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Hoffmann, R. A wiki for the life sciences where authorship matters. Nature Genetics (2008)
 
 
 
 
 

The role of neurotrophic factors in regulating the development of inner ear innervation.

Several neurotrophins and their receptors regulate the survival of vestibular and cochlear neurons and probably also the efferent and autonomic neurons that innervate the inner ear. Mice lacking either brain-derived neurotrophic factor (BDNF) or its associated receptor, TrkB, lose all innervation to the semicircular canals and have reduced innervation of the outer hair cells in the apical and middle turns of the cochlea. Mice lacking neurotrophin-3 (NT-3) or its receptor, TrkC, lose many spiral ganglion cells predominantly in the basal turn of the cochlea. Nerve fibers from spiral ganglion cells in the middle turn extended to inner hair cells of the base. In mice lacking both BDNF and NT-3, or both TrkB and TrkC, there is a complete loss of innervation to the inner ear. Thus, these two neurotrophins and their associated receptors have been shown to be absolutely necessary for the normal development of afferent innervation of the inner ear. Current research efforts are testing the therapeutic potential for neurotrophins to treat hearing loss.[1]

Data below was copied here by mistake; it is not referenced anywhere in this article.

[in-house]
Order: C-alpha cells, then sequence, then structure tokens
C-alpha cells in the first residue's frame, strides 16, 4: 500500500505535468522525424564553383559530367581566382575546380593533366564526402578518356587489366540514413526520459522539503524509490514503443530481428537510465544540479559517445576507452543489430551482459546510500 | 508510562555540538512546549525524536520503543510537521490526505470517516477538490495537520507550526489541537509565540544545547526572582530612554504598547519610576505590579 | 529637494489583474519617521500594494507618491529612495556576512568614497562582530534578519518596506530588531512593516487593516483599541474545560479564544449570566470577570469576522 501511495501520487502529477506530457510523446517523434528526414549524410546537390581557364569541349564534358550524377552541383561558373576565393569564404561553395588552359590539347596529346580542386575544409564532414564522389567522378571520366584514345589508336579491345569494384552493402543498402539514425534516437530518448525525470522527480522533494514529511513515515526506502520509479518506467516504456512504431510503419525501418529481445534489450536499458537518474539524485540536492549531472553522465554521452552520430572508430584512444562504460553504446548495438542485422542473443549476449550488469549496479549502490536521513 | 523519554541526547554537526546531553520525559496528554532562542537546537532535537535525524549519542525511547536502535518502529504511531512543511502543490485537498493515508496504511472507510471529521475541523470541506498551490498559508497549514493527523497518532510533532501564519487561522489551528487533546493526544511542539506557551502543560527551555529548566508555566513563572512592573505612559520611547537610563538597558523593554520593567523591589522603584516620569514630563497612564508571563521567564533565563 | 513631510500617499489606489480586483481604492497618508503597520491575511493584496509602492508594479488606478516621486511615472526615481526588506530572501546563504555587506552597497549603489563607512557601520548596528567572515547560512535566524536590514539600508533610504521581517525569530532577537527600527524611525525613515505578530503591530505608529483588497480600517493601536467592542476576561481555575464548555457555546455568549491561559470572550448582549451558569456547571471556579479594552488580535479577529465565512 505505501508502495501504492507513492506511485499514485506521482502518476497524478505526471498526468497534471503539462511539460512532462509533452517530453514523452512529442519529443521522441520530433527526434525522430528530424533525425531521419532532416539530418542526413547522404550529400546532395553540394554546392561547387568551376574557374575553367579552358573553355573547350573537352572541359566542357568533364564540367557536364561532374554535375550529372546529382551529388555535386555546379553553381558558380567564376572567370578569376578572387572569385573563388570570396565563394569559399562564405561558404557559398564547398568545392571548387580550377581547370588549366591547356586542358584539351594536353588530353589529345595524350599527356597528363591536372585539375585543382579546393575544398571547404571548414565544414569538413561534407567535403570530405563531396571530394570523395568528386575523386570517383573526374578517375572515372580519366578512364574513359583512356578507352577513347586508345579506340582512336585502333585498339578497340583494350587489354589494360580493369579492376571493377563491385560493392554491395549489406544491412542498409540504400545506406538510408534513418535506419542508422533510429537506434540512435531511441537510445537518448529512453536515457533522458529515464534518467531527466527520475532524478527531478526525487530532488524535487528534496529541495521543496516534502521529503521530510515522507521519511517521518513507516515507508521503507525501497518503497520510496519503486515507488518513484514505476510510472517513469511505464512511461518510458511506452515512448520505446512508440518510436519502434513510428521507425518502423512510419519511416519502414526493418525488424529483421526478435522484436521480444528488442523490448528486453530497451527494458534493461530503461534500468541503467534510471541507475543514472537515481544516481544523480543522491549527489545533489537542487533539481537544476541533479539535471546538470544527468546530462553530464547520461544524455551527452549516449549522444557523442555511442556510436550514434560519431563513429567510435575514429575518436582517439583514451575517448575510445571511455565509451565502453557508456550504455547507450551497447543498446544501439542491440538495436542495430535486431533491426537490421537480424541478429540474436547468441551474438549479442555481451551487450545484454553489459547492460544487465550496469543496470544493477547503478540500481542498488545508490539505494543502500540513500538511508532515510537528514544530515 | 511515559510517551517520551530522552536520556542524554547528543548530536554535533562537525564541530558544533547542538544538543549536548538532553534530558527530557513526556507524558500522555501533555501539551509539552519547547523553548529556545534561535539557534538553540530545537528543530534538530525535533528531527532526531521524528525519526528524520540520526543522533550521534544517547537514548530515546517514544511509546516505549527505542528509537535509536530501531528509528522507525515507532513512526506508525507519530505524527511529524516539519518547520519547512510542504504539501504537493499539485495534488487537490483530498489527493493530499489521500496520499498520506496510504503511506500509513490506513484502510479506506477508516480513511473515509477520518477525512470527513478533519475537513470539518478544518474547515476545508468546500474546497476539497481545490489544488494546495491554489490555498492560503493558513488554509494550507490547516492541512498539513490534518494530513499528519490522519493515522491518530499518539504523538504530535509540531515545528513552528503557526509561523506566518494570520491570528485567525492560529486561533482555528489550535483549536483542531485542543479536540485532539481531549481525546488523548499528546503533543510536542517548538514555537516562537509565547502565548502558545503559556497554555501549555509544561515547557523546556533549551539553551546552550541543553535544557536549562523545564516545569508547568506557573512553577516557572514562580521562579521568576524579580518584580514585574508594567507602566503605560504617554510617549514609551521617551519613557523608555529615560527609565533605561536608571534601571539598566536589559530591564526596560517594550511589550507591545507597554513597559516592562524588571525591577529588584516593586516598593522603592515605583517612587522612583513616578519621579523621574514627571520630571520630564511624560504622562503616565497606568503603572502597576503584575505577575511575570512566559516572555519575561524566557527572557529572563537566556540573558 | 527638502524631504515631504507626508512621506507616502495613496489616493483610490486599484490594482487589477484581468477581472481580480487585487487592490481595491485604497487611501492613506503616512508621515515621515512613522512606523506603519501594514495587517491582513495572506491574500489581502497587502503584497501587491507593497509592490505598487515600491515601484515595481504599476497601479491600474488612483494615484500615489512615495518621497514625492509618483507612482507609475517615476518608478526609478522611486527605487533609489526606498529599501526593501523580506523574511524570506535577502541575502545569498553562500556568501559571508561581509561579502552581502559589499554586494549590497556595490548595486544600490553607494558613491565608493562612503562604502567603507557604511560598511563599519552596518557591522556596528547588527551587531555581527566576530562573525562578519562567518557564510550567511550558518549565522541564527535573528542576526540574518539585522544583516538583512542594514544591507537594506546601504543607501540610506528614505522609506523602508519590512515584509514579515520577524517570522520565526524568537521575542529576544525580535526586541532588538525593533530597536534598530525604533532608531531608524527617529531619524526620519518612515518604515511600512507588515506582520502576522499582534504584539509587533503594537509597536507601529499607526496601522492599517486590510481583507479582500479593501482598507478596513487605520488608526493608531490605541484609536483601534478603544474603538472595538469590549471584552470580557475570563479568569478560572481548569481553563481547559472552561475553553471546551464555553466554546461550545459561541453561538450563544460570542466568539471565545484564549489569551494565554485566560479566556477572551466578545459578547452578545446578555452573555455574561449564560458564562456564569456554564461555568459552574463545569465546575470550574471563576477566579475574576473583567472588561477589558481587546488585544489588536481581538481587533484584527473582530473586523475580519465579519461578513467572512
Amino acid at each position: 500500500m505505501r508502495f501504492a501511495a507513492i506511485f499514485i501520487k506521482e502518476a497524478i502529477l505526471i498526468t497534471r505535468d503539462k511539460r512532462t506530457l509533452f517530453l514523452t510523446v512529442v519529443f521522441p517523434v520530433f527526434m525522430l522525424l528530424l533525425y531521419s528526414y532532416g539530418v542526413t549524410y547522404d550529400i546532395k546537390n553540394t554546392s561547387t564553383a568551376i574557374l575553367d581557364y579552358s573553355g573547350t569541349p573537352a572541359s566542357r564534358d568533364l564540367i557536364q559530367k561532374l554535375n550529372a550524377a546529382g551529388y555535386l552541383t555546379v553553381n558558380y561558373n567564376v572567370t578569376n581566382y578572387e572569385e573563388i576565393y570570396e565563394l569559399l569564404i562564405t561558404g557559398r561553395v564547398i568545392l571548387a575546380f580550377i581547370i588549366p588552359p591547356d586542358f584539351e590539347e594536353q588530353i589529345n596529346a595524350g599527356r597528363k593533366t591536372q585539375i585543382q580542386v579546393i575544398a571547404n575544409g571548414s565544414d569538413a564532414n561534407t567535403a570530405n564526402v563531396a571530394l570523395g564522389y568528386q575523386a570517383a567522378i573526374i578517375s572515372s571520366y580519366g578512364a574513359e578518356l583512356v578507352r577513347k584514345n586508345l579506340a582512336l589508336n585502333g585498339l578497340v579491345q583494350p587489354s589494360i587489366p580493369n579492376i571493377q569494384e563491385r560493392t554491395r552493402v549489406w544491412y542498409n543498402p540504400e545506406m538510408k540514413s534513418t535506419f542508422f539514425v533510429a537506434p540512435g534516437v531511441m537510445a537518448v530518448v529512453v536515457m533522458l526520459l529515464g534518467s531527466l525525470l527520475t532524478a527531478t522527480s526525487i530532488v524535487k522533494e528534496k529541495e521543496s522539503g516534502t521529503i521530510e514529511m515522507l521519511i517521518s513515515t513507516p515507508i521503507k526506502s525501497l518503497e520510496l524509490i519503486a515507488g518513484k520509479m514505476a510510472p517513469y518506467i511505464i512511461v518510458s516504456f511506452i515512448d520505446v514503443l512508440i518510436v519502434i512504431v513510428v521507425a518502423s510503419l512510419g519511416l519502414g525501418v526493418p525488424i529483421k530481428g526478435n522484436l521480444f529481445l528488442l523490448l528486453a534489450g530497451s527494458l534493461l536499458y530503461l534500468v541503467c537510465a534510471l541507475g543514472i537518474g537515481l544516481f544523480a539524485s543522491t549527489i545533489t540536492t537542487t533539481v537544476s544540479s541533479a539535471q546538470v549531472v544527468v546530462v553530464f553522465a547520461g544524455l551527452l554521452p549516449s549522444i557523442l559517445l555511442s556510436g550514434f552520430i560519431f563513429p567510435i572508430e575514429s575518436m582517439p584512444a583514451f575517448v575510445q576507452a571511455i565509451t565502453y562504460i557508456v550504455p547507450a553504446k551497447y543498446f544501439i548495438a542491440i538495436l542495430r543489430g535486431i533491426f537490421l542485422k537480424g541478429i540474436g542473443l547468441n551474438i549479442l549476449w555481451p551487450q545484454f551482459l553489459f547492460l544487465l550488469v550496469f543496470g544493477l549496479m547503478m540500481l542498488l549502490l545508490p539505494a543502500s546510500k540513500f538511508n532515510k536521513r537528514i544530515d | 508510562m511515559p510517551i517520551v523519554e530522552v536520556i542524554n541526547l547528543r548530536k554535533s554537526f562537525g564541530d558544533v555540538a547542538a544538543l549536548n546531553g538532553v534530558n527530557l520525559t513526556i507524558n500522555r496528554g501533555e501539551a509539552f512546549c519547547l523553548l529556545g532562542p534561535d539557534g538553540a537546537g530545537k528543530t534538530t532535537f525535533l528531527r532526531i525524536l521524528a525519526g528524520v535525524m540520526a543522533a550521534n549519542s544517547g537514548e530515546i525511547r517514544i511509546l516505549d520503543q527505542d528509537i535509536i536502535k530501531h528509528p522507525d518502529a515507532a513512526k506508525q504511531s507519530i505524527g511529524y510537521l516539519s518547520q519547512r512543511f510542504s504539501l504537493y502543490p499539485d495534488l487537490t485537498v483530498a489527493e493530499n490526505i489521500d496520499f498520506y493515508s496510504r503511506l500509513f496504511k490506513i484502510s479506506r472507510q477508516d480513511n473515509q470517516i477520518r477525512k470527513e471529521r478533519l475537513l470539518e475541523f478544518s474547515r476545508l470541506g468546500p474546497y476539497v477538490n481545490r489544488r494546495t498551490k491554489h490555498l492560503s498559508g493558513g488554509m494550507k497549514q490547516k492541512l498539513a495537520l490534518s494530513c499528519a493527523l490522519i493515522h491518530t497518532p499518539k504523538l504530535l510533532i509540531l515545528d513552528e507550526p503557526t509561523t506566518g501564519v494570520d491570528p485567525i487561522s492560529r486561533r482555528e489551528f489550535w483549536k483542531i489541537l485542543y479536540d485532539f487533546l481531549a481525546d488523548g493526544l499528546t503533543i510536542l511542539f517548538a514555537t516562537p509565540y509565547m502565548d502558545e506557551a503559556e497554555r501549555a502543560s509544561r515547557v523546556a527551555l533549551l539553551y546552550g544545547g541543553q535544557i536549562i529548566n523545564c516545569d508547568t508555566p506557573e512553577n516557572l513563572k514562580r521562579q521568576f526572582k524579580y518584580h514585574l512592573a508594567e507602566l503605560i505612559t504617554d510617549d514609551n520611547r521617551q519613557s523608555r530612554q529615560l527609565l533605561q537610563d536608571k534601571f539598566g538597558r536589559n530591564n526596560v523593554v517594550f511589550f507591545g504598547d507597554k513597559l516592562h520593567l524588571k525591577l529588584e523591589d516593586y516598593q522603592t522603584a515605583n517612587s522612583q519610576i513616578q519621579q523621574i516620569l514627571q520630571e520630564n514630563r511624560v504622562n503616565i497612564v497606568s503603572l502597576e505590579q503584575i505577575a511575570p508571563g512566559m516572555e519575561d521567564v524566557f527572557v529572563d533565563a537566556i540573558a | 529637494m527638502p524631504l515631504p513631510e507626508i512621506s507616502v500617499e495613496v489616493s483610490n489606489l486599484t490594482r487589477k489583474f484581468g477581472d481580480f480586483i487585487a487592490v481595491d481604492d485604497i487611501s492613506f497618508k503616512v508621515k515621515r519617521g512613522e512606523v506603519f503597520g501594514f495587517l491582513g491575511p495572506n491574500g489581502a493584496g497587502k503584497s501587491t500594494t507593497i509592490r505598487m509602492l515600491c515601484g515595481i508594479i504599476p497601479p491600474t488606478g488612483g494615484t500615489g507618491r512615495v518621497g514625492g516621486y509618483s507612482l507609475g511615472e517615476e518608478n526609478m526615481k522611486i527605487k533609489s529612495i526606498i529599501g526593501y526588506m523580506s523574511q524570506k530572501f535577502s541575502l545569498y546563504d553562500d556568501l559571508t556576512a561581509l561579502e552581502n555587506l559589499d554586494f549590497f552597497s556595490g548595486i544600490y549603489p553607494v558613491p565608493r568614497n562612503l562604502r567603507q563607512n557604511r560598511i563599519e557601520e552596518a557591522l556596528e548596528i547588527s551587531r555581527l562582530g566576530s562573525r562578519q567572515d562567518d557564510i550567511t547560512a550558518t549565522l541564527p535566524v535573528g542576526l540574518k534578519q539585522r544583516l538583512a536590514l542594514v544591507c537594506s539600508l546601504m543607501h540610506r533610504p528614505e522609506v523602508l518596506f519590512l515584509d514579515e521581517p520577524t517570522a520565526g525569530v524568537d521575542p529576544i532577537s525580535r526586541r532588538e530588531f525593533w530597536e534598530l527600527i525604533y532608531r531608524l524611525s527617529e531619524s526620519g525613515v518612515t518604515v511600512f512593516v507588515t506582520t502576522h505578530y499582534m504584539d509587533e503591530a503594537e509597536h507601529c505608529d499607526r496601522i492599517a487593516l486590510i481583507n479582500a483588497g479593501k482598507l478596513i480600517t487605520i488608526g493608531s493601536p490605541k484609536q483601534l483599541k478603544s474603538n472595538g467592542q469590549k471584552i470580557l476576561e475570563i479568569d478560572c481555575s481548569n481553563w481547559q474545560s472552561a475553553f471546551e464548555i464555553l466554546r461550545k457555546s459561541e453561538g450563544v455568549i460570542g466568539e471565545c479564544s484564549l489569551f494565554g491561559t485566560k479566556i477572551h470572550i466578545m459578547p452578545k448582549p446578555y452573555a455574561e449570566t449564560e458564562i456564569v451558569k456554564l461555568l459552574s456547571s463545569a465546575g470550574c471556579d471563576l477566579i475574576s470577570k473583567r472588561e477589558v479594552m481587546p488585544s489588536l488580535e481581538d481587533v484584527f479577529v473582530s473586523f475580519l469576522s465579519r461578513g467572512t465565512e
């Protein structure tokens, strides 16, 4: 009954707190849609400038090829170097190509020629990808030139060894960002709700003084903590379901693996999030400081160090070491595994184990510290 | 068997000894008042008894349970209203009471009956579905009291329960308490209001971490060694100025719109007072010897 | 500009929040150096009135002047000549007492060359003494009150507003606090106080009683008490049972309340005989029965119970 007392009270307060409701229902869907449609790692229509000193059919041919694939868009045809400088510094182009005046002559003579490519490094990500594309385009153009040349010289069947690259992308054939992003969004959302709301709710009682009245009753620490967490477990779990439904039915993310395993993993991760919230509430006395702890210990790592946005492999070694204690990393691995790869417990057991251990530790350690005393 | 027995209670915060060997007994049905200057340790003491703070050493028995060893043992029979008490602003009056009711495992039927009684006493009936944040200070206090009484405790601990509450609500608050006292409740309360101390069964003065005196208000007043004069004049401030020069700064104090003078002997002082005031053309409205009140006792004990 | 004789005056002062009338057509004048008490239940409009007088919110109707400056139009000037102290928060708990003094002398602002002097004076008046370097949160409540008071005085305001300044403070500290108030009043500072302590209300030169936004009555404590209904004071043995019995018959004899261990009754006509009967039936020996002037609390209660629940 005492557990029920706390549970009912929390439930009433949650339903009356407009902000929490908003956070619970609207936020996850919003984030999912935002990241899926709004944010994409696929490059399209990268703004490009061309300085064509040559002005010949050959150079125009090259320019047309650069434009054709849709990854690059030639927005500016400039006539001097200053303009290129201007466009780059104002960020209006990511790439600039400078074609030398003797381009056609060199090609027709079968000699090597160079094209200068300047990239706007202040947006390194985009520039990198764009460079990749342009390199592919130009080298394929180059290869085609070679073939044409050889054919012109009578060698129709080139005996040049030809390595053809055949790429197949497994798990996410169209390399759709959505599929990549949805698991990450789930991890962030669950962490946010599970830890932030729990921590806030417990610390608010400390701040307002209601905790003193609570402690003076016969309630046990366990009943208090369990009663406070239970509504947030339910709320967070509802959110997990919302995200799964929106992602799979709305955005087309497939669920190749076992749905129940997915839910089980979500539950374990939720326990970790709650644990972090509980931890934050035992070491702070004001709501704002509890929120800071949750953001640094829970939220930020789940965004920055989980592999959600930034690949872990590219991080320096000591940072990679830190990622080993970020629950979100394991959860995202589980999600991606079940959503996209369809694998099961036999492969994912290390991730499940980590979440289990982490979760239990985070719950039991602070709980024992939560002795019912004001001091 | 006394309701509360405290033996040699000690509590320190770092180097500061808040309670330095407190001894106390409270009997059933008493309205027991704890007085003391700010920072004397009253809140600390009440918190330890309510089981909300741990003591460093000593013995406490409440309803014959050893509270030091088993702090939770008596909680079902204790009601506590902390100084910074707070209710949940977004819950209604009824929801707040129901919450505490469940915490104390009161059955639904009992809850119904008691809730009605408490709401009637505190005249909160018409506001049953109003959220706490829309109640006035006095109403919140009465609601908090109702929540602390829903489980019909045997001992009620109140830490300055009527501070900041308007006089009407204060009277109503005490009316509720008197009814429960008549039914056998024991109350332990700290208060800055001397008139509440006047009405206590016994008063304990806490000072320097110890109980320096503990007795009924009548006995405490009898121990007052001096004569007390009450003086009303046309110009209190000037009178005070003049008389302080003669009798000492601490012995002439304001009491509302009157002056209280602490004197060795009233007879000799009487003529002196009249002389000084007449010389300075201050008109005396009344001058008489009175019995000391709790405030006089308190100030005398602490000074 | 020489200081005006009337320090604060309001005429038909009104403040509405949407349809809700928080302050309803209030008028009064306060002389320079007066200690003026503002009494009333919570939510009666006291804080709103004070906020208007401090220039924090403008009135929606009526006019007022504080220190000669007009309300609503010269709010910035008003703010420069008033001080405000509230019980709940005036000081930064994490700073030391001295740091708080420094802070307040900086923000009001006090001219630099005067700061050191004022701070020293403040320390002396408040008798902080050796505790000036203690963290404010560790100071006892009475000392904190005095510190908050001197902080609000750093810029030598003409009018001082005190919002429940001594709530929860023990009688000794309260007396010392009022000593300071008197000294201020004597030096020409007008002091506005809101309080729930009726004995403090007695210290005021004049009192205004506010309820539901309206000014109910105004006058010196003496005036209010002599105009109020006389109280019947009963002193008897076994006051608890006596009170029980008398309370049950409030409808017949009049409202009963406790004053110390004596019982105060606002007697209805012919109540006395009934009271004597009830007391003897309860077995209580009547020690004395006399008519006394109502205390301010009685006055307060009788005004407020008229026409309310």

References

  1. The role of neurotrophic factors in regulating the development of inner ear innervation. Fritzsch, B., Silos-Santiago, I., Bianchi, L.M., Fariñas, I. Trends Neurosci. (1997) [Pubmed]
 
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